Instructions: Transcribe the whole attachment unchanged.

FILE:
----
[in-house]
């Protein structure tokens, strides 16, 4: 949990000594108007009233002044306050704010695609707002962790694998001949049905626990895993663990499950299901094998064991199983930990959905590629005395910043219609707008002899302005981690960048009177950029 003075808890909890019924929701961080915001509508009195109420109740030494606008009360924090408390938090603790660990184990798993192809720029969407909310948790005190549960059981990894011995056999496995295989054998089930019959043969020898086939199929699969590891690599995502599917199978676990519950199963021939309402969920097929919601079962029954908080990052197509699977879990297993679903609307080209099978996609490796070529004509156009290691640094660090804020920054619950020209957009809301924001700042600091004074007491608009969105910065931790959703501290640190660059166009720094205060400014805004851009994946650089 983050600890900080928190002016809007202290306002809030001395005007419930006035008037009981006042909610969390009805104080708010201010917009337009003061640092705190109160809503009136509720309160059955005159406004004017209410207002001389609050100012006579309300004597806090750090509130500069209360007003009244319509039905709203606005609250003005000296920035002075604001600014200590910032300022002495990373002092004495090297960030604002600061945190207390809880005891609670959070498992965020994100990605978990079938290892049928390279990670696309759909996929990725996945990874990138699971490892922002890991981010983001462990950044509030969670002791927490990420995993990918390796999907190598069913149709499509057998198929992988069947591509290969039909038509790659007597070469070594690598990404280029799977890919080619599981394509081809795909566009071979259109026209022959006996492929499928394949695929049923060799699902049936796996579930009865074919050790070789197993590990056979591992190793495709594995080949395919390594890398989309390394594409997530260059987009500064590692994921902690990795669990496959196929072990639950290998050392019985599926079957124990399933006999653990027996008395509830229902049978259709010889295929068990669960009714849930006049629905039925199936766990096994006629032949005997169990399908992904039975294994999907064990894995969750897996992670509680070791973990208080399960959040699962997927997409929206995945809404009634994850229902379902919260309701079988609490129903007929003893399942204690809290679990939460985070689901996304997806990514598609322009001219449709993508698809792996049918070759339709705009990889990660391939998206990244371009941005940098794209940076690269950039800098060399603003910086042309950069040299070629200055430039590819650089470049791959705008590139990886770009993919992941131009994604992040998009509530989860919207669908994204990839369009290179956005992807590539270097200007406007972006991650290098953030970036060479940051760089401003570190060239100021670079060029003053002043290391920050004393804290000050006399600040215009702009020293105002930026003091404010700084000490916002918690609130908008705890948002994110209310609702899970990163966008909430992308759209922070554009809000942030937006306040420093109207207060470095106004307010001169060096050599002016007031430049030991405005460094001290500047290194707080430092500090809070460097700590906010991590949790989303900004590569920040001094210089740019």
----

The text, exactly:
[in-house]
């Protein structure tokens, strides 16, 4: 949990000594108007009233002044306050704010695609707002962790694998001949049905626990895993663990499950299901094998064991199983930990959905590629005395910043219609707008002899302005981690960048009177950029 003075808890909890019924929701961080915001509508009195109420109740030494606008009360924090408390938090603790660990184990798993192809720029969407909310948790005190549960059981990894011995056999496995295989054998089930019959043969020898086939199929699969590891690599995502599917199978676990519950199963021939309402969920097929919601079962029954908080990052197509699977879990297993679903609307080209099978996609490796070529004509156009290691640094660090804020920054619950020209957009809301924001700042600091004074007491608009969105910065931790959703501290640190660059166009720094205060400014805004851009994946650089 983050600890900080928190002016809007202290306002809030001395005007419930006035008037009981006042909610969390009805104080708010201010917009337009003061640092705190109160809503009136509720309160059955005159406004004017209410207002001389609050100012006579309300004597806090750090509130500069209360007003009244319509039905709203606005609250003005000296920035002075604001600014200590910032300022002495990373002092004495090297960030604002600061945190207390809880005891609670959070498992965020994100990605978990079938290892049928390279990670696309759909996929990725996945990874990138699971490892922002890991981010983001462990950044509030969670002791927490990420995993990918390796999907190598069913149709499509057998198929992988069947591509290969039909038509790659007597070469070594690598990404280029799977890919080619599981394509081809795909566009071979259109026209022959006996492929499928394949695929049923060799699902049936796996579930009865074919050790070789197993590990056979591992190793495709594995080949395919390594890398989309390394594409997530260059987009500064590692994921902690990795669990496959196929072990639950290998050392019985599926079957124990399933006999653990027996008395509830229902049978259709010889295929068990669960009714849930006049629905039925199936766990096994006629032949005997169990399908992904039975294994999907064990894995969750897996992670509680070791973990208080399960959040699962997927997409929206995945809404009634994850229902379902919260309701079988609490129903007929003893399942204690809290679990939460985070689901996304997806990514598609322009001219449709993508698809792996049918070759339709705009990889990660391939998206990244371009941005940098794209940076690269950039800098060399603003910086042309950069040299070629200055430039590819650089470049791959705008590139990886770009993919992941131009994604992040998009509530989860919207669908994204990839369009290179956005992807590539270097200007406007972006991650290098953030970036060479940051760089401003570190060239100021670079060029003053002043290391920050004393804290000050006399600040215009702009020293105002930026003091404010700084000490916002918690609130908008705890948002994110209310609702899970990163966008909430992308759209922070554009809000942030937006306040420093109207207060470095106004307010001169060096050599002016007031430049030991405005460094001290500047290194707080430092500090809070460097700590906010991590949790989303900004590569920040001094210089740019």